Welcome back for Week 2 of Throwback Thursdays with the Coach. Being that we started with Boston Celtic great Robert Parish last week, we need to show some respect to the second greatest franchise in league history, the Los Angeles Lakers. Today’s choice was actually the only Laker from Showtime who ever had a chance for his throwback to land in the Coach’s collection, as having a Magic Johnson joint was never an option. Big Game James Worthy was not only an all-time great Laker; he was an all-time great player – both at the collegiate and pro level.
While Michael Jordan hit the most memorable shot in North Carolina history in 1982, the best player on that ’82 NCAA Championship team was the All-American James Worthy. Following a McDonald’s High School All-American honor in 1979, Worthy spent three years playing for Dean Smith at Chapel Hill before turning pro after his junior season.
As a result of a Red Auerbach type move, the Lakers had the first overall picl in the Spring of 1982 following their second championship in three seasons, thanks to a 1980 trade with the Cleveland Cavaliers. Worthy was the perfect fit for the defending champs as he would fit right in at the small forward position alongside veteran Jamal Wilkes. Worthy gave the Lakers another weapon in the arsenal that already consisted of a Magic and Norm Nixon backcourt, Kareem Abdul-Jabbar still in MVP form on the post, veteran scoring forward Bob McAdoo and role players Kurt Rambis and Michael Cooper. Unfortunately for the Lakers and Worthy, #42 got injured at the end of the 1983 regular season. The Sixers led by Moses Malone, Dr. J and Maurice Cheeks then swept the Lakers in the NBA Finals.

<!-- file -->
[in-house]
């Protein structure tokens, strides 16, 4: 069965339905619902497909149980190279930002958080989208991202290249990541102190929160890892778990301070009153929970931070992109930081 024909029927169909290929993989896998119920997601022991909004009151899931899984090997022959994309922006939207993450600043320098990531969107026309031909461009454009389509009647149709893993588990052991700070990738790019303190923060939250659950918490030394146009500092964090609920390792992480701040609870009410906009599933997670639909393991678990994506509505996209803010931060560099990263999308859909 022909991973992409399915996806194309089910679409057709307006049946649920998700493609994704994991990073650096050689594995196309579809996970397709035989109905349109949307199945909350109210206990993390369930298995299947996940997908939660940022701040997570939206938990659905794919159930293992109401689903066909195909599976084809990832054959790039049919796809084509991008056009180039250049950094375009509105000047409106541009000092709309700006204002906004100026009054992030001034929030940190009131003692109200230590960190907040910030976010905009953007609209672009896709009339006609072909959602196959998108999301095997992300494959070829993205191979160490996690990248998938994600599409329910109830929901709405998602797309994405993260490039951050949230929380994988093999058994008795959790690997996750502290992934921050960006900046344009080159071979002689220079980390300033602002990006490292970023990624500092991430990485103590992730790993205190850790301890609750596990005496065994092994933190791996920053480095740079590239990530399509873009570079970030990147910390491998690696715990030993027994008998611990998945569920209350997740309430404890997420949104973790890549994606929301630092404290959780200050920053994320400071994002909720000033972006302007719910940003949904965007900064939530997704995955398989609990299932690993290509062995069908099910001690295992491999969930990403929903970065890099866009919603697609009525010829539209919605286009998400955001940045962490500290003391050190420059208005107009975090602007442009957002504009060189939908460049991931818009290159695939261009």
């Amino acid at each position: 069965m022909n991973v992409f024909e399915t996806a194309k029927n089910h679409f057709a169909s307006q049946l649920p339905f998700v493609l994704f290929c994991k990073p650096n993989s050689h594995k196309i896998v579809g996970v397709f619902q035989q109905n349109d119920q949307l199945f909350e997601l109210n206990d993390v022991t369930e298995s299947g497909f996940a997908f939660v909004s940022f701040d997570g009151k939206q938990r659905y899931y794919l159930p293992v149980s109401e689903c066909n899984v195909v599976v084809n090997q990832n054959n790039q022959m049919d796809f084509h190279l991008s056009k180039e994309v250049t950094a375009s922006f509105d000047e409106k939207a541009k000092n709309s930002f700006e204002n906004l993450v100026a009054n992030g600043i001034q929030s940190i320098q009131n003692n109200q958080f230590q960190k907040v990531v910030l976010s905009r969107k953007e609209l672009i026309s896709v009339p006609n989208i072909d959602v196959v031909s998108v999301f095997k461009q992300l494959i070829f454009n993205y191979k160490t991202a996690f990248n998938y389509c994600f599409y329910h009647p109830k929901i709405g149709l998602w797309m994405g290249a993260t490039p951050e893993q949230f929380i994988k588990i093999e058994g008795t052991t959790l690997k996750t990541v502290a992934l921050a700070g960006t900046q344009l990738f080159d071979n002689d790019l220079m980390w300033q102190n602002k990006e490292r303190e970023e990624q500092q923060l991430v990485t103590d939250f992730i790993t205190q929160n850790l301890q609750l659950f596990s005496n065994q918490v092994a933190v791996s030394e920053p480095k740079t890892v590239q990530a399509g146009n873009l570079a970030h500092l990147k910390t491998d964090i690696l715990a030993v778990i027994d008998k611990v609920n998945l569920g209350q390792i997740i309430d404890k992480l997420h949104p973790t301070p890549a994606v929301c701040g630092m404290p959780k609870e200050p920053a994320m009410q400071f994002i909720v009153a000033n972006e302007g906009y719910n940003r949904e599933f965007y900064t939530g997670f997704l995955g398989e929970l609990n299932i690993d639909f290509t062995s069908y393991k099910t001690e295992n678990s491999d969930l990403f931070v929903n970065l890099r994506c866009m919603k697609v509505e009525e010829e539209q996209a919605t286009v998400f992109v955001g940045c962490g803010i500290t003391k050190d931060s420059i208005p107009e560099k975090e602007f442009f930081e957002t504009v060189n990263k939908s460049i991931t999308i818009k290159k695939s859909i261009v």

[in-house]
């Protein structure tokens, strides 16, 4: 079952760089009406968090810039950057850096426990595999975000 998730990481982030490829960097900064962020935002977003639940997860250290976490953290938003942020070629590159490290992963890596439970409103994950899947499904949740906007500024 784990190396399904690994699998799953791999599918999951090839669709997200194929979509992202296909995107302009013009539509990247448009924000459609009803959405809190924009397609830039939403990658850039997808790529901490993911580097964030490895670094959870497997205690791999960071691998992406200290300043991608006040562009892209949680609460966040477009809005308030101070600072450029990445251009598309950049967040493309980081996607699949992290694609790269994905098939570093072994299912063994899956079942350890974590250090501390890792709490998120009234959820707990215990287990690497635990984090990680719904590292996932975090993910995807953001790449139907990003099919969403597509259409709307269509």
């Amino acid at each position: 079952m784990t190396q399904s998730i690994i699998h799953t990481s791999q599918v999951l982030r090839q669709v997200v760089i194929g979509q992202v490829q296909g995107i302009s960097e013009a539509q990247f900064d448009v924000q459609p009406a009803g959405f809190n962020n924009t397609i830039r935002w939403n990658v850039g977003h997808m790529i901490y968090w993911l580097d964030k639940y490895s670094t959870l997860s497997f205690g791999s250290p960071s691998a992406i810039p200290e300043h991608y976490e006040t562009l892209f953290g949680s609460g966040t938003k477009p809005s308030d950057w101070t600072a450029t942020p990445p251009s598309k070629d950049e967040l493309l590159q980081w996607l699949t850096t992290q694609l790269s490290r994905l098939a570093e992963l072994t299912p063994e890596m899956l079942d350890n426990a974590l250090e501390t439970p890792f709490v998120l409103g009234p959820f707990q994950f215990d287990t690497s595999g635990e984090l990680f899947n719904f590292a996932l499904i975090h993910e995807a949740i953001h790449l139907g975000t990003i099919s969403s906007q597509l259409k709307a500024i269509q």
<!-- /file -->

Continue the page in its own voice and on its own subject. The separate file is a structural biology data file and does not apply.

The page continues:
Many heard the buzz about Worthy after making the All-Rookie First Team in 1983, but in 1984, everyone knew who he was. In arguably the best championship series ever played, the Lakers and Celtics went seven games, and Worthy had some of the most memorable highlights in Finals history. The chemistry he was a part of with Magic leading the break (yes, we called it Showtime), was some of the most exciting and acrobatic basketball we have ever seen. And that’s hard to say coming from a Celtics die-hard:
From 1984 to 1989, the Lakers won three more championships, two of them over the Celtics. While Bird, Magic and later Isiah were the “superstars,” the battles James Worthy had against Bird, McHale, Dantley and Rodman were flat-out awesome. As a small forward, he could face you up at 18 feet and take you to the rim on the bounce, or he could post you up on either block and finish with either hand. The move that would get ‘em every time was of course the baseline spin, that is, if he wasn’t filling the lane on the break like a suped up Ferrari.
This seven-time All-Star, three-time NBA champion and 1988 NBA Finals MVP, got his nickname “Big Game” James because of some of the monster games he would have in clutch postseason situations. In his first postseason in 1984, Worthy averaged 22 points per game with a field goal percentage of 63.8 percent against the Celtics. Straight through the 1989 Finals – which the injury bitten Lakers lost in four straight to the Bad Boys – Worthy was always above 20 points per game.
In 1988, the Lakers were attempting to be the first team to three-peat since the 1969 Celtics. With Detroit ahead 3-2 headed back to L.A., the Bad Boys were tasting their first championship. Thanks to Big Game James though, they had to wait another year. In Game 6, Worthy produced 28 points and nine rebounds; and then in one of the best Game 7 performances no one seems to talk about, Worthy hit the Pistons with a triple-double of 36 points, 16 rebounds and 10 assists, capturing his Finals MVP.
Magic was Magic, Kareem was Kareem, but without Worthy, Showtime never would have reached the heights it did. Let us remember and pay homage to the career of James Worthy, this week’s Thursday Throwback.